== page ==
They do say, a picture paints a thousand words. But that picture could tell us so much more, with the odd tweak here and there! So if you'd like to make the most of your camera work, come a little closer. Sitting comfortably? Then I'll begin. I chatted with Arthur Harding, group leader of the Photo Editing Group at Alsager U3A and what a fascinating chat it was! Here are the highlights:
Me: Photography Group, Photo Editing Group, Monday Club – one in the same thing?
Arthur: Well, we didn't really like to be called the Photography Editing Team, and that sort of thing. But we held it on a Monday, and it's always been a Monday. So we thought, we'll call ourselves The Monday Club. So that's what we did. We have a Facebook page called The Monday Club. And we also decided we should publicise some of the stuff we do. So we have a YouTube channel, which is called ... The Monday Club! But we won't change the name on the U3A website, otherwise we'll be getting embroidery people phoning up to join us!
Me: Does the group have a lot of members?
Arthur: At the moment, there's thirteen in the group. We've never tried to restrict it, we've never turned anybody away. But we need to keep to a relatively smallish number. If it gets too big, you sort of lose quite a lot of the relationships that you get in a group. And it can get awkward, when you're giving lessons or training. Some of the members have been with us for five years, maybe longer, since the beginning, really.
Me: And how did you all feel, when the pandemic came along?
Arthur: When the coronavirus hit in March (2020), we thought ahh, this was a bit dismal. Most of us are in their 60s, 70s and 80s, and we got frightened, no getting away from it. We didn't want to get involved with other people, but we didn't want to give up on Monday Club either. That's when we decided that we ought to use Zoom. We were probably the first of the U3A groups to take off on Zoom. And to be honest, Zoom is probably one of the best things to happen to us.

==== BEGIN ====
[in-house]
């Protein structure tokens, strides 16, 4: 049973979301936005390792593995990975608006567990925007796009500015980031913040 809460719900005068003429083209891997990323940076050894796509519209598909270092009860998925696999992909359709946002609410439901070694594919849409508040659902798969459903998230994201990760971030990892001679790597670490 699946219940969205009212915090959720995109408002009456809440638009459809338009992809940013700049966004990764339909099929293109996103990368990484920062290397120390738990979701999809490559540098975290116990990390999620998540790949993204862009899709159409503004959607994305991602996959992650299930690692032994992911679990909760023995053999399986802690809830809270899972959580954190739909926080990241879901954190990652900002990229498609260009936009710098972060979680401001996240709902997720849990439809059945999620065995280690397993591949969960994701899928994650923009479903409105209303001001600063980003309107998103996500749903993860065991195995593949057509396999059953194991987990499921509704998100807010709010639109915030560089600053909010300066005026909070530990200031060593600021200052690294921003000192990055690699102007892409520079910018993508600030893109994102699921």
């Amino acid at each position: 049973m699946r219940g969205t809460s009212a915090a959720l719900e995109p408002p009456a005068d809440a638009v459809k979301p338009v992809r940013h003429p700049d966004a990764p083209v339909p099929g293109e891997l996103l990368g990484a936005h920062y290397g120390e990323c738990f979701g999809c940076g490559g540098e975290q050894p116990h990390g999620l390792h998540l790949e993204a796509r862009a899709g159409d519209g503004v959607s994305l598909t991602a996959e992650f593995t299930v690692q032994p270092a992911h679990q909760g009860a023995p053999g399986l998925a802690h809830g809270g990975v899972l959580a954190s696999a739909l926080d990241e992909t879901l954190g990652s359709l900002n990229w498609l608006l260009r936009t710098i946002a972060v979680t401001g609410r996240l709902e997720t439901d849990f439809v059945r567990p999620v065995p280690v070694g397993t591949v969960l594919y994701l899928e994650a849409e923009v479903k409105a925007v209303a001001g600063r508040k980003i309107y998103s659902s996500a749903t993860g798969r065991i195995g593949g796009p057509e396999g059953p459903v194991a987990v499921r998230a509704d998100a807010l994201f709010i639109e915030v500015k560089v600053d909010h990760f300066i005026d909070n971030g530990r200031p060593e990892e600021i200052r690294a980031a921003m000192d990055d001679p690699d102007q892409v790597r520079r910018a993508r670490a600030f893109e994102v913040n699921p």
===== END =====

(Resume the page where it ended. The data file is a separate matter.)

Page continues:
Me: Zoom is that good, why is that?
Arthur: We don't have to go anywhere, we just sit in front of a screen. And it's easy for doing photography, we display what we want to do, it just works. We won't be booking the fire station, even when we get back to the so-called new normal. At the fire station, we were stuck with up to about ten people around the table and only one projector that we could use, so that meant we were swapping memory sticks around. But with Zoom, it's just instant. Click, job done. We run from 13:30 to about 17:00 every Monday. Seems a long time but the time flies, and some of the guys stay on after that, they are that keen!!!
Me: Now you're online, are you ever tempted to 'go-it-alone'?
Arthur: We could have easily broken away from the U3A. It would be very simple, because we were doing our own thing. But morally, that's not a good thing to do. Because U3A is a fantastic organisation. If everyone broke away from it, because you could, it would just fall flat. We definitely want to stick with U3A, and their philosophy and way of working.
Me: When the pandemic is over, where will you be taking your cameras?
Arthur: Well, I'd probably like to go back down to Ireland, down to The Ring of Kerry, and around that area there. Not necessarily for seabirds. It's more about the cliffs, and hills and landscapes. The scenery there, they've got some beautiful crofters' houses. Because we spent so long (during our trip) in Scotland, and we did quite a few of the islands as well, Mull and Skye, you get a bit spoilt. So, The Ring of Kerry would be good, but Scotland would also be good to go to as well.